- - Monday, July 27, 2015

The Confederate flag has reached critical mass as a polarizing symbol of white supremacy over people of color. Symbolism ― the practice of attributing to things a certain meaning or character ― has forever been a part of our human psychology. Symbols are external things with internally imposed meaning. This involves the ongoing dance between the external and the internal that all humans must learn to regulate, individually and collectively. Dr. Carl Jung postulated that some of our symbols are universal among people and are derived from the “collective unconscious” of humanity. One such symbol or “archetype” may be the serpent, which generally is a representation of evil and in one’s dreams may be the symbolic unconscious representation of struggle with difference, conflict, fear and anxiety.

While the Confederate flag is not a universal archetype for “white supremacy” it most certainly has become a historical and cultural symbol of derision, oppression and white supremacy. Naturally, any symbol associated with an “anti-abolitionist” policy will be perceived as representing oppression and supremacy. However, there will also be some who only associate the flag with fierce independence, rebelliousness and a sense of Southern pride. Kid Rock, for example, has appropriated the Confederate flag as his symbol for “the unrelenting rebel.” Is he also sending a message of his belief in “white supremacy?” That would be very unlikely since he has no history of racist attitude or behavior and he has a biracial son and grandchildren. Nevertheless, his chosen symbol of being the “rebel” will certainly offend some.

Symbols can be powerful tools for dividing and bringing together, but there are much deeper and more core underlying beliefs and behaviors that cause a peaceful and loving coexistence or that cause derision with our fellow humans. During the worst times of the conflict between the Catholics and the Protestants in Northern Ireland, we had two groups of people who arguably treated each other as badly as any in human history. Yet, both groups held the Christian symbol of the “cross” in similar high regard. Of all the symbols in the Christian faith, the cross represents love, grace, salvation, forgiveness, redemption and the ultimate sacrifice for “all,” without discrimination. This powerful symbol in their shared faith was unable to overcome their hatred for each other. When two sides choose to view the other side in hateful ways, then evil behaviors will surely prevail. When such an historical rift exists, there must be forgiveness and a focus on commonalities, rather than differences, regardless of external symbolism.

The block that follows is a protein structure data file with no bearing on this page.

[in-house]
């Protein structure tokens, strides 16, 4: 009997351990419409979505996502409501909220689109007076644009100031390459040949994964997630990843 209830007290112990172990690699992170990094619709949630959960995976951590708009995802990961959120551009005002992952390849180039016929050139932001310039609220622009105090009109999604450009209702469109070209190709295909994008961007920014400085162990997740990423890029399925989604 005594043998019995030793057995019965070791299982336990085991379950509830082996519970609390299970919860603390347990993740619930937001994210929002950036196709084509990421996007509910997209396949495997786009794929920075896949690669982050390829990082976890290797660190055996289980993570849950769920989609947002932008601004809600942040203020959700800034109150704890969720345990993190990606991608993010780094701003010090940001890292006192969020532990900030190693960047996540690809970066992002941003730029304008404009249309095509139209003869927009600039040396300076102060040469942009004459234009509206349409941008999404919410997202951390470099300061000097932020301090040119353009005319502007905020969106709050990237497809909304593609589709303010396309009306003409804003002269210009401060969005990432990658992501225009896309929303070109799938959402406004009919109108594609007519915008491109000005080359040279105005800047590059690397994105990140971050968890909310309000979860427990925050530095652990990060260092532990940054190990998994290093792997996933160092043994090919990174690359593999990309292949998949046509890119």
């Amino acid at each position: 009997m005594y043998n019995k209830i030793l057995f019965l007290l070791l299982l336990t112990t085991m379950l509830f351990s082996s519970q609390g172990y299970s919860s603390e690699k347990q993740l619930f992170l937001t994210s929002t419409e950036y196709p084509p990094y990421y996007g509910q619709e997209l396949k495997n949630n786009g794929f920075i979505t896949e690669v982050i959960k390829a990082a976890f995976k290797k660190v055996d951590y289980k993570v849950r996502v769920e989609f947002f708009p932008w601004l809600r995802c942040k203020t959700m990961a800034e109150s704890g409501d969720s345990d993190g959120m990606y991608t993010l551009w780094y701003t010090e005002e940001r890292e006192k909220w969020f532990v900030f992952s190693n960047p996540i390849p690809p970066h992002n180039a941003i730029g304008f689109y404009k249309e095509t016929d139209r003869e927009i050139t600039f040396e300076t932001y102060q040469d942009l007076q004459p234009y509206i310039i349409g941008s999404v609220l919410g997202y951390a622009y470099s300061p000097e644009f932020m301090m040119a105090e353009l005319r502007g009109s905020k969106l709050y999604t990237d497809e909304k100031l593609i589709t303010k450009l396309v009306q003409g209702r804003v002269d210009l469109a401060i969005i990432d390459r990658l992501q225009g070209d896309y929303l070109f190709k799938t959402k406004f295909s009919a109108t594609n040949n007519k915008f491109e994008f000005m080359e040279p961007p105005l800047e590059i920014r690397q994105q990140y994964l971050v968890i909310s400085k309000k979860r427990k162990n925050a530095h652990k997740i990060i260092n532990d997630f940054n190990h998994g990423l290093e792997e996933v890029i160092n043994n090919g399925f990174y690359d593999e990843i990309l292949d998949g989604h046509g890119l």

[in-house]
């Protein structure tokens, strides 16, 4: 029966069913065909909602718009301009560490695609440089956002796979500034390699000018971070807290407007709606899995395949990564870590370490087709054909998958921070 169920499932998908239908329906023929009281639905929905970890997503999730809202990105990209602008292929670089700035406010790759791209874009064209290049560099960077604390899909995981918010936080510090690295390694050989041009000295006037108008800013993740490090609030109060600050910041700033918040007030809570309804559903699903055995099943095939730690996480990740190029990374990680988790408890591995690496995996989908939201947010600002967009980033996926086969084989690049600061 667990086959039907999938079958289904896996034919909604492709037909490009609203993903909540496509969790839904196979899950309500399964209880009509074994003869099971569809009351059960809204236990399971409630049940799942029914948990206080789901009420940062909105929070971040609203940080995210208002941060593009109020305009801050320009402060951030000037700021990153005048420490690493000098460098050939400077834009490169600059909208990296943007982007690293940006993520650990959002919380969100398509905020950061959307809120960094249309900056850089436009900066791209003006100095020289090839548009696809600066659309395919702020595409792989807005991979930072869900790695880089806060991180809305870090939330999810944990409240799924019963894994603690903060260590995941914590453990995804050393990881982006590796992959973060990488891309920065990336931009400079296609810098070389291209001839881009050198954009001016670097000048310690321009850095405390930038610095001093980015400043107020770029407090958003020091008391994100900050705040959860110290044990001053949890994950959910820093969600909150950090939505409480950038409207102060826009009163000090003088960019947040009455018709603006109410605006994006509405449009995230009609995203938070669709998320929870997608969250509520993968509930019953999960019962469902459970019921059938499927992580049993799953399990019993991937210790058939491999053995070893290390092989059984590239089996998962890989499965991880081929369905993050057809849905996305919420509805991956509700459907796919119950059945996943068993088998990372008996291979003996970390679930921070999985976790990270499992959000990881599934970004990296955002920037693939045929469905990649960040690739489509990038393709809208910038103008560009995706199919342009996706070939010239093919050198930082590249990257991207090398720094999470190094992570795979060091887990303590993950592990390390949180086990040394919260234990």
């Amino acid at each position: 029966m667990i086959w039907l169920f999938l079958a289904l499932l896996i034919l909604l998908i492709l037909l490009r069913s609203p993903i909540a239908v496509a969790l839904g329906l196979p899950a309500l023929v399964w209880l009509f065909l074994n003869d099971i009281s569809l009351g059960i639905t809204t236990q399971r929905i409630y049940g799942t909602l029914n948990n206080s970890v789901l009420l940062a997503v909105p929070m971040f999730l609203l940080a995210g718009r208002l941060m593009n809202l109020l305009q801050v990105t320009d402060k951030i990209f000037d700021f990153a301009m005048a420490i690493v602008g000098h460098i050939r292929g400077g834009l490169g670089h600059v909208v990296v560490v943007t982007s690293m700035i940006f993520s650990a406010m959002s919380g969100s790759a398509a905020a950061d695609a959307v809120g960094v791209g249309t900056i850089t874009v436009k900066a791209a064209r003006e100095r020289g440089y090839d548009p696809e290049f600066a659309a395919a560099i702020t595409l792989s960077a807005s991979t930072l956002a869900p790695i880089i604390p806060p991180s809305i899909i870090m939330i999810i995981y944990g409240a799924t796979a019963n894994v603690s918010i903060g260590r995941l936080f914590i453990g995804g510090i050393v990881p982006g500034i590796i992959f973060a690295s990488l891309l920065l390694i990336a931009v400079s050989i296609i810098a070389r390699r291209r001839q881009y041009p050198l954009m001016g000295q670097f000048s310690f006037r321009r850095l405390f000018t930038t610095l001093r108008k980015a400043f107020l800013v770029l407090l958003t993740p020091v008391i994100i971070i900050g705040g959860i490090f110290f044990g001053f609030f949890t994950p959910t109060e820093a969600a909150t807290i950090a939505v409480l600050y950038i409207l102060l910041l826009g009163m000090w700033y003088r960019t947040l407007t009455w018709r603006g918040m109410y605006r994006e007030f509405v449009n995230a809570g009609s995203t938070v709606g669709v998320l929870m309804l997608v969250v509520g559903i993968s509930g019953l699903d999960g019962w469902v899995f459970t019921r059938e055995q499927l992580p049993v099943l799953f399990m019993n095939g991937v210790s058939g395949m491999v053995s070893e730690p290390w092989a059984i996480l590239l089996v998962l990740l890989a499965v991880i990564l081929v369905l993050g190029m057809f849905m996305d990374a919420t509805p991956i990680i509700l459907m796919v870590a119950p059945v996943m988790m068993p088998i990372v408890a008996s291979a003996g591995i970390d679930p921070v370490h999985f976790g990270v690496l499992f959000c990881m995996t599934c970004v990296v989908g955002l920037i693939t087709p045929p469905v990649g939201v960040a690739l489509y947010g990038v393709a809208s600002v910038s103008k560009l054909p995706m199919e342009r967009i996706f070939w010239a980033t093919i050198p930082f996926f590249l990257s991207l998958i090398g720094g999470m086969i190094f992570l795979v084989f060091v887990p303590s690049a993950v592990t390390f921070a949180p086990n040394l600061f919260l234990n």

What are we to think and do about this dilemma which is at the heart of our human right to our own perceptions and the meanings we choose to attribute to symbols? We are indeed different and unique and have personal rights … do we not? Some may say, “Sure we have rights, but they don’t trump the rights of others.” Just as with all conflicts or disagreements…we can become entrenched and inflexible and go back and forth with opposing rationale until the party with the “biggest club” wins. We all know that the “might make right” approach to conflict resolution is a primitive and unsustainable way for peaceful and healthy coexistence ― to wit ― Northern Ireland. The reason for our country’s racial tension is actually the very same reason for tension between any people with differences ― it’s simply natural to experience tension when there is difference. Tension isn’t good or evil; it’s what we choose to do with this tension that causes harmful division or healthy unity and partnership.

Our power is in how we choose to think, feel and behave. So, we are back to the basics of what we should be teaching our children before the age of Kindergarten… purposely treat others just as you would like to be treated. We will never achieve sameness or agreement on everything, but we can choose to treat others with respect, dignity, kindness and fairness.

I am reminded that every time I have caused my wife, the person I love and respect the most, to hurt wasn’t because we disagreed on something. It was simply because I did something or said something that was perceived to be disrespectful and unfair. Also, every time that I have been hurt by someone else, it wasn’t because of a disagreement. It was simply because I perceived them to be disrespectful, unfair and dismissive of me. Symbols and differences are not harmful, in and of themselves, it’s the way we choose to think about them and how we choose to act in relation to them.

When we treat each other with mutual respect ― the way we would like to be treated ― putting aside our harmful beliefs and symbols will naturally follow. Resolving any differences we may have in the context of mutual respect and with the belief that no one’s worth or value has supremacy over anyone else’s, brings about the natural removal, redefining and replacing of old and hurtful symbols. Only then will the symbolism of the Confederate flag be placed into historical context that promotes healing and harmony today. Becoming better at the dance between the external and the internal requires individual practice AND practice with a partner. Find a partner, keep practicing and we’ll continue to get better at the dance.

Gary Bernard is a pastor and a psychologist, and he hosts a show in Sirius.

 

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